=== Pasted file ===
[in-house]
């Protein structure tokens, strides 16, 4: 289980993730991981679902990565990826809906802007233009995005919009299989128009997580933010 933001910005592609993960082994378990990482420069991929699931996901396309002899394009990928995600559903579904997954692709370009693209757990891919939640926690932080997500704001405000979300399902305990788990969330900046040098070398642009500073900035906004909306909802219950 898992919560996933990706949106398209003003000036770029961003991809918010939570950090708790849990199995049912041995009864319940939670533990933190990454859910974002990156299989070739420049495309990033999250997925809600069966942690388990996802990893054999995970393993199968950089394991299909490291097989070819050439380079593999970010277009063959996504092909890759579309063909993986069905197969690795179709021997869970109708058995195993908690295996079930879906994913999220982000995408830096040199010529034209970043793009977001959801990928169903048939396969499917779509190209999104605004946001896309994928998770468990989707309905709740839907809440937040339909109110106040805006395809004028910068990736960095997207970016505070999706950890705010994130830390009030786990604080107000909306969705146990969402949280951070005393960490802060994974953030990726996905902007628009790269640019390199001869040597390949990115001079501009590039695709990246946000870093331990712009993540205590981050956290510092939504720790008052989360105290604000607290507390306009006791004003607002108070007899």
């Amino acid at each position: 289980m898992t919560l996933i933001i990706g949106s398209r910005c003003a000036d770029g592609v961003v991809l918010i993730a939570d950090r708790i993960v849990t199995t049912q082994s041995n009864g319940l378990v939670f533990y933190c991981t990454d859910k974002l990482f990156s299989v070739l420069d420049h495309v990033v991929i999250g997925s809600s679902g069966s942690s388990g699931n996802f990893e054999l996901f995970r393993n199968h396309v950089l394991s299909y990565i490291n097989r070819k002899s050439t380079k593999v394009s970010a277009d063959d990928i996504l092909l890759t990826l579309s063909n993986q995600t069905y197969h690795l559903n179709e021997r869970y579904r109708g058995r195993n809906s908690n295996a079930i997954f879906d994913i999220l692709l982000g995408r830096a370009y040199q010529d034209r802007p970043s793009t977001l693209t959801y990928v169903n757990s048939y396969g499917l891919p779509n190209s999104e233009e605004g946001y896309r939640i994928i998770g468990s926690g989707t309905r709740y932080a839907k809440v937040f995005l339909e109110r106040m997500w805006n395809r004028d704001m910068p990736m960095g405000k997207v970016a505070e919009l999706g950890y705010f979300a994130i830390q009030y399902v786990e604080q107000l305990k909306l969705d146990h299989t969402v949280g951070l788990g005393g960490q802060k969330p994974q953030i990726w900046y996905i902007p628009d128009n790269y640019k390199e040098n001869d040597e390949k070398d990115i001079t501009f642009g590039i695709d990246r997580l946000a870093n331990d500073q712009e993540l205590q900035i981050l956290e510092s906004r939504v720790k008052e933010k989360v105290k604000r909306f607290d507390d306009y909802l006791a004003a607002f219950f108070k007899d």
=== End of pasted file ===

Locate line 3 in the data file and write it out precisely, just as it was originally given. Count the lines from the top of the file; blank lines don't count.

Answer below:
């Amino acid at each position: 289980m898992t919560l996933i933001i990706g949106s398209r910005c003003a000036d770029g592609v961003v991809l918010i993730a939570d950090r708790i993960v849990t199995t049912q082994s041995n009864g319940l378990v939670f533990y933190c991981t990454d859910k974002l990482f990156s299989v070739l420069d420049h495309v990033v991929i999250g997925s809600s679902g069966s942690s388990g699931n996802f990893e054999l996901f995970r393993n199968h396309v950089l394991s299909y990565i490291n097989r070819k002899s050439t380079k593999v394009s970010a277009d063959d990928i996504l092909l890759t990826l579309s063909n993986q995600t069905y197969h690795l559903n179709e021997r869970y579904r109708g058995r195993n809906s908690n295996a079930i997954f879906d994913i999220l692709l982000g995408r830096a370009y040199q010529d034209r802007p970043s793009t977001l693209t959801y990928v169903n757990s048939y396969g499917l891919p779509n190209s999104e233009e605004g946001y896309r939640i994928i998770g468990s926690g989707t309905r709740y932080a839907k809440v937040f995005l339909e109110r106040m997500w805006n395809r004028d704001m910068p990736m960095g405000k997207v970016a505070e919009l999706g950890y705010f979300a994130i830390q009030y399902v786990e604080q107000l305990k909306l969705d146990h299989t969402v949280g951070l788990g005393g960490q802060k969330p994974q953030i990726w900046y996905i902007p628009d128009n790269y640019k390199e040098n001869d040597e390949k070398d990115i001079t501009f642009g590039i695709d990246r997580l946000a870093n331990d500073q712009e993540l205590q900035i981050l956290e510092s906004r939504v720790k008052e933010k989360v105290k604000r909306f607290d507390d306009y909802l006791a004003a607002f219950f108070k007899d």